Madrid’s Autumnal Cultural Festival Hits The Right Note

Images by Felipe Gabaldón-Creative Comms license
Image by Felipe Gabaldón-Creative Comms license

There are plenty of reasons to travel to Madrid in the autumn, perhaps for a weekend break or more extended holidays. For lovers of art, theatre, music and dance, between October and November is definitely the right time to come because of the annually-held Festival de Otoño. This performance-focused arts festival is the perfect reason for newcomers to discover the city and for old-hands to see it with fresh eyes once more. The best news is that everyone can enjoy the festive atmosphere for little cost.


In recent years, the festival has updated its format in order to introduce both the best of Spain’s stage productions and those of international renown. Three decades ago, the festival was pioneered with the idea of offering a programme of international and experimental theatrical productions; at the time, Madrid’s theatre going public did not have access to such productions.

Nowadays, the region affords a much wider, some would say eclectic and varied, theatrical experience with home grown talent, too. The evolution of Festival de Otoño has made it possible for audiences to see productions that they would have otherwise missed out on. Last year, the theatrical part of the festival ran over a longer period than the usual single month, extending and developing the original idea and catering to all levels of budget.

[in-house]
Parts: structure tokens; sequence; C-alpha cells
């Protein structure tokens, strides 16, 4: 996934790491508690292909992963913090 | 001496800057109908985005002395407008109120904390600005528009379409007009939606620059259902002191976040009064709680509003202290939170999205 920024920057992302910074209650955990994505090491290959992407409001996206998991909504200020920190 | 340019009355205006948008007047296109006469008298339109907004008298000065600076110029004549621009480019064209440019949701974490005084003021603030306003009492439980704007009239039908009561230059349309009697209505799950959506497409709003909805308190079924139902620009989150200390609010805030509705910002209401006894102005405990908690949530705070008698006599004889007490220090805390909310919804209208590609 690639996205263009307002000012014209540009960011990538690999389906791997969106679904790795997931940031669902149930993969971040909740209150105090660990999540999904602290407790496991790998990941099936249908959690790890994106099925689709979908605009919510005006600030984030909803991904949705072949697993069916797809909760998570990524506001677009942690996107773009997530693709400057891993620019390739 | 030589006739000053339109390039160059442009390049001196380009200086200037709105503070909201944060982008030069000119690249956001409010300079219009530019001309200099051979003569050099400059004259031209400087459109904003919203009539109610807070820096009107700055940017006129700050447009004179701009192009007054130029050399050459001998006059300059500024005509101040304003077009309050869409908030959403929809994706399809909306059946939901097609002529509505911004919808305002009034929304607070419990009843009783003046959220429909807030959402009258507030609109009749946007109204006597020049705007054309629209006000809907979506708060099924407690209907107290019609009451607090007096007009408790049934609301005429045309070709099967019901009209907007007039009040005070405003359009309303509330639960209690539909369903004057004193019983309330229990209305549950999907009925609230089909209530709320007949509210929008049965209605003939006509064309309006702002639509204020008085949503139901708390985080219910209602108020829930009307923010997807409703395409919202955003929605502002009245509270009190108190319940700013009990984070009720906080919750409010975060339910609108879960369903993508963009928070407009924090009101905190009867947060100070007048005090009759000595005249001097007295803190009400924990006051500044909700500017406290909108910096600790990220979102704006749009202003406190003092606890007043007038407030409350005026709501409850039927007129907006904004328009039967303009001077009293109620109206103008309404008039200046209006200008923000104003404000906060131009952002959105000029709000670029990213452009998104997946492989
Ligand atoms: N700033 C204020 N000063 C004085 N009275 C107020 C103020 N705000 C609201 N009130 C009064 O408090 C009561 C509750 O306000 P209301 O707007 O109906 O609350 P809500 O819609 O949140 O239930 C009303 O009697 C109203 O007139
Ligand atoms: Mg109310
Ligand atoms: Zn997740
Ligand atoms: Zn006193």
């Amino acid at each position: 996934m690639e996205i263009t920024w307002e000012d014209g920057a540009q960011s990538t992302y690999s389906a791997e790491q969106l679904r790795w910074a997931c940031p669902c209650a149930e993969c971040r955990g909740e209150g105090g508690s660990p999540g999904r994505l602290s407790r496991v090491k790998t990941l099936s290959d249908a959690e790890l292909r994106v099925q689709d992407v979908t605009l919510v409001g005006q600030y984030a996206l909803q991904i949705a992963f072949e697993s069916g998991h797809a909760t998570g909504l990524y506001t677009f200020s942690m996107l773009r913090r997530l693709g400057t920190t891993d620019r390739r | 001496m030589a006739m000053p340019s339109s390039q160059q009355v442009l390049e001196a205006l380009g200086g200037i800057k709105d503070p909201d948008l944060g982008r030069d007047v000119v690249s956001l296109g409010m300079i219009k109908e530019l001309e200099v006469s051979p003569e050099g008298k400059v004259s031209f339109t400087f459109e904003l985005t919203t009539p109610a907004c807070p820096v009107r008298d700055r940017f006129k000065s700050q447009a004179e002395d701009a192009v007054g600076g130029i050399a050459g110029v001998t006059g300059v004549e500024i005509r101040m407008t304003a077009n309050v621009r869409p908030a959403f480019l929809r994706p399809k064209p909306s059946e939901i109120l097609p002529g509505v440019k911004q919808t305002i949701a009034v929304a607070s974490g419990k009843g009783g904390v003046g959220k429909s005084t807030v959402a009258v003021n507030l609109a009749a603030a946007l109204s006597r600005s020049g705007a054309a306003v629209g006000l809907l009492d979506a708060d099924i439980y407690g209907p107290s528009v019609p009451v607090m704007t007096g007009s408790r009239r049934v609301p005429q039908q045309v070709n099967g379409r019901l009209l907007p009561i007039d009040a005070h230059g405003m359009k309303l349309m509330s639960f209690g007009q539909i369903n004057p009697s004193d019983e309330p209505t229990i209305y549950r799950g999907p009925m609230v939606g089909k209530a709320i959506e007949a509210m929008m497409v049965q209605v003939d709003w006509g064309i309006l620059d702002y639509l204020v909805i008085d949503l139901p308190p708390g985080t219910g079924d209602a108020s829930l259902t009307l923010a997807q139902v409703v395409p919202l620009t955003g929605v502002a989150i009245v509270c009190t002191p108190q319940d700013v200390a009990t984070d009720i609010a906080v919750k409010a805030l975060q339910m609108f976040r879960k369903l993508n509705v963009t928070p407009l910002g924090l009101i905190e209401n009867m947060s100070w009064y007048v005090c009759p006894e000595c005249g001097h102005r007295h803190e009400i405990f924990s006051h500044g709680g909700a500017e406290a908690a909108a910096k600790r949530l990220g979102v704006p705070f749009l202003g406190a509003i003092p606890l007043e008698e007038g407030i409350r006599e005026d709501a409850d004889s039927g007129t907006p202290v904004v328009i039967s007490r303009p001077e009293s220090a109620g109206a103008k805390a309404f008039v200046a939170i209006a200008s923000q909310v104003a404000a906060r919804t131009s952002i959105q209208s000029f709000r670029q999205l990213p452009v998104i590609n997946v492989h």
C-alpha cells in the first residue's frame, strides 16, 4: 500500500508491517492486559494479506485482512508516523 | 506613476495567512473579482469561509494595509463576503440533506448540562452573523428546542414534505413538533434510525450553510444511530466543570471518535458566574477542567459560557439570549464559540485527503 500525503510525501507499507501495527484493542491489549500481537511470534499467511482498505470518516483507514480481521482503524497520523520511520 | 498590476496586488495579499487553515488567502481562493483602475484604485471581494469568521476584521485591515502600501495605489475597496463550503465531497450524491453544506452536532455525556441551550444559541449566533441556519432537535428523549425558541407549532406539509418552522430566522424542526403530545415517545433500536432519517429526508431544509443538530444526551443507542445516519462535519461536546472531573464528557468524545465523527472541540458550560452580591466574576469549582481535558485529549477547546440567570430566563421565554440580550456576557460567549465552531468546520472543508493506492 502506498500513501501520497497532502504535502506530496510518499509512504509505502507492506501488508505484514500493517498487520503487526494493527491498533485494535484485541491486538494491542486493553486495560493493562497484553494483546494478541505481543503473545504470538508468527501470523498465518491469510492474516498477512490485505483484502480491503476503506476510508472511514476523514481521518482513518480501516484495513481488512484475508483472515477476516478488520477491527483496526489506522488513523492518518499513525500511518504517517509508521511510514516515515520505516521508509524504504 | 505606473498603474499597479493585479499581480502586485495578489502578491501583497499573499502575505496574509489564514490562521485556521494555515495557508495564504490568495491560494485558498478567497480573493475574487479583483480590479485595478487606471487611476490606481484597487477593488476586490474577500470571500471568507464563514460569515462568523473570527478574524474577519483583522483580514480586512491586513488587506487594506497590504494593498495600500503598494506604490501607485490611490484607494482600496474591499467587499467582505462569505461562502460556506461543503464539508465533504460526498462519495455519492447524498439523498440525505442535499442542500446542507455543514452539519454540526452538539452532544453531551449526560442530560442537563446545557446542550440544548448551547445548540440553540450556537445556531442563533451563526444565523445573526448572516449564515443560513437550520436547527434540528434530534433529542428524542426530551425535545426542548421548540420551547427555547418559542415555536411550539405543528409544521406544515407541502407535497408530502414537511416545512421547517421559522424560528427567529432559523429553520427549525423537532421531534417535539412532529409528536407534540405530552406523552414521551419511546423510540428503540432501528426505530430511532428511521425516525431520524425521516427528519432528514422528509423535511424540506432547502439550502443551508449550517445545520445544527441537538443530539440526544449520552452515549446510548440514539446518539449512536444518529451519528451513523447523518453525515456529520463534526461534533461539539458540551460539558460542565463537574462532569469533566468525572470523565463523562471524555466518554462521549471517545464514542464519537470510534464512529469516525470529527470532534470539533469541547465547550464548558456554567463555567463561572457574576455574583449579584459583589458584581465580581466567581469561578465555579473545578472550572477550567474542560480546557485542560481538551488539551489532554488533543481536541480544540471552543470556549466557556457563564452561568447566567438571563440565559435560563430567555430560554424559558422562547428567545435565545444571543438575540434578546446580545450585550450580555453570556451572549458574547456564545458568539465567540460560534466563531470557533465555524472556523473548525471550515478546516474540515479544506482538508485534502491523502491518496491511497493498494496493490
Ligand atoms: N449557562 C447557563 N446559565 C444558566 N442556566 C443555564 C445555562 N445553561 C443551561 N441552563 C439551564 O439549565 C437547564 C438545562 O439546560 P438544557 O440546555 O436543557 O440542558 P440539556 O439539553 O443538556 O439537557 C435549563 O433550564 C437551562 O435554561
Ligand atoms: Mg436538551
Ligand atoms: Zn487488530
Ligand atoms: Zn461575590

Madrid’s cultural festival is much more than a series of avant-garde theatrical productions. Musical events are put on all over the city to coincide with the shows. In recent years, Eddie Palmieri, the Grammy Award winning Puerto Rican pianist, the Spanish Orquesta Nacional de Jazz and the Brodsky Quartet have all performed there. Expect a wide range of musical tastes, including street performances for little or no cost.

Like the Edinburgh Festival Fringe and many others around the world, a healthy fringe festival has been building up in Madrid over recent years. Teatro Pradillo is a theatrical space in the city that provides unusual entertainment during the festival season and is mostly noted for its puppet shows and productions aimed at children. Another fringe venue of note is Sala Cuarta Pared. However, in many of the towns that surround the capital, you will find events put on that get a little less publicity than the festival proper. It is well worth seeking out some of these as they can be hidden cultural gems and will invariably cost less than the major shows.

The Festival de Otoño is a great favourite with locals both in Madrid itself and the surrounding region. For visitors spending their holidays in the city, it is something not to be missed and with the city taken over by performances and live music, it remains accessible for even tighter budgets.

Josie Pallendon writes on cultural events throughout Europe. She is planning a trip to check out the Australian art scene next year.

Images by Felipe Gabaldón and Sala Cuarta Pared, used under Creative Comms license

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